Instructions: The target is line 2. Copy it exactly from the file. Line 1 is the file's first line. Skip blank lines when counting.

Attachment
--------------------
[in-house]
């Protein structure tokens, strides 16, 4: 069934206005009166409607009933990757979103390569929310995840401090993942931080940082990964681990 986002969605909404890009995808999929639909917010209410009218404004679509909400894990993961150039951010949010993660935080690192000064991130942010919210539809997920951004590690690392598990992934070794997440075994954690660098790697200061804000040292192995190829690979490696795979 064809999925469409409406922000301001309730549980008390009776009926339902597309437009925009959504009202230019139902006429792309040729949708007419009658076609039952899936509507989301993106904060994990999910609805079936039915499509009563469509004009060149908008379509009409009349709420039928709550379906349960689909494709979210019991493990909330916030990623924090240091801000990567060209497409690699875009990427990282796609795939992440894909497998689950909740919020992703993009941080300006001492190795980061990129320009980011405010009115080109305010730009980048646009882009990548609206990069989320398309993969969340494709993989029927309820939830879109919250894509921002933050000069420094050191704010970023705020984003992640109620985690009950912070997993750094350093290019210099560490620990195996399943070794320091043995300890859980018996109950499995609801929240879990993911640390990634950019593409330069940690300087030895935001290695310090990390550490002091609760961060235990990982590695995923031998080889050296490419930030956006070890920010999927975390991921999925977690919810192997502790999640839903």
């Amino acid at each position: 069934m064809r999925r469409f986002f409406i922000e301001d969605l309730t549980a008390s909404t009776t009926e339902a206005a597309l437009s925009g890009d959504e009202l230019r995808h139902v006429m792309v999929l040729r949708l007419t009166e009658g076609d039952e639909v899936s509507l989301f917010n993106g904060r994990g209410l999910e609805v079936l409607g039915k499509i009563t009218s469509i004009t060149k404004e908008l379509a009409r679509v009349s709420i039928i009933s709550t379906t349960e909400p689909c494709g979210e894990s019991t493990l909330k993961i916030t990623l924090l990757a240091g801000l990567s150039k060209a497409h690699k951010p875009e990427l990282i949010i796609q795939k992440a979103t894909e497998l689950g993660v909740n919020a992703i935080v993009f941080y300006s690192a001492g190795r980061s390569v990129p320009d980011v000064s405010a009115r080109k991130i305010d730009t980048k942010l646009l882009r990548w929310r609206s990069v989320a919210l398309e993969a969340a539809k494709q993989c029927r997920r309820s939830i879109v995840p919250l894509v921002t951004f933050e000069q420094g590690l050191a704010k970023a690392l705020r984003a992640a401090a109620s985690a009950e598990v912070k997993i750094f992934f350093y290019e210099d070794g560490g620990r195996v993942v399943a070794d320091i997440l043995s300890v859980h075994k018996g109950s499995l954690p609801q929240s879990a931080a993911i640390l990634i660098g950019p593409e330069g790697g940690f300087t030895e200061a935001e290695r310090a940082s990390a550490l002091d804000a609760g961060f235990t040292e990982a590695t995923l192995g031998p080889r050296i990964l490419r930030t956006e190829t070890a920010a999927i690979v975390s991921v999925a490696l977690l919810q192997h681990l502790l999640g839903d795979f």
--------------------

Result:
């Protein structure tokens, strides 16, 4: 069934206005009166409607009933990757979103390569929310995840401090993942931080940082990964681990 986002969605909404890009995808999929639909917010209410009218404004679509909400894990993961150039951010949010993660935080690192000064991130942010919210539809997920951004590690690392598990992934070794997440075994954690660098790697200061804000040292192995190829690979490696795979 064809999925469409409406922000301001309730549980008390009776009926339902597309437009925009959504009202230019139902006429792309040729949708007419009658076609039952899936509507989301993106904060994990999910609805079936039915499509009563469509004009060149908008379509009409009349709420039928709550379906349960689909494709979210019991493990909330916030990623924090240091801000990567060209497409690699875009990427990282796609795939992440894909497998689950909740919020992703993009941080300006001492190795980061990129320009980011405010009115080109305010730009980048646009882009990548609206990069989320398309993969969340494709993989029927309820939830879109919250894509921002933050000069420094050191704010970023705020984003992640109620985690009950912070997993750094350093290019210099560490620990195996399943070794320091043995300890859980018996109950499995609801929240879990993911640390990634950019593409330069940690300087030895935001290695310090990390550490002091609760961060235990990982590695995923031998080889050296490419930030956006070890920010999927975390991921999925977690919810192997502790999640839903």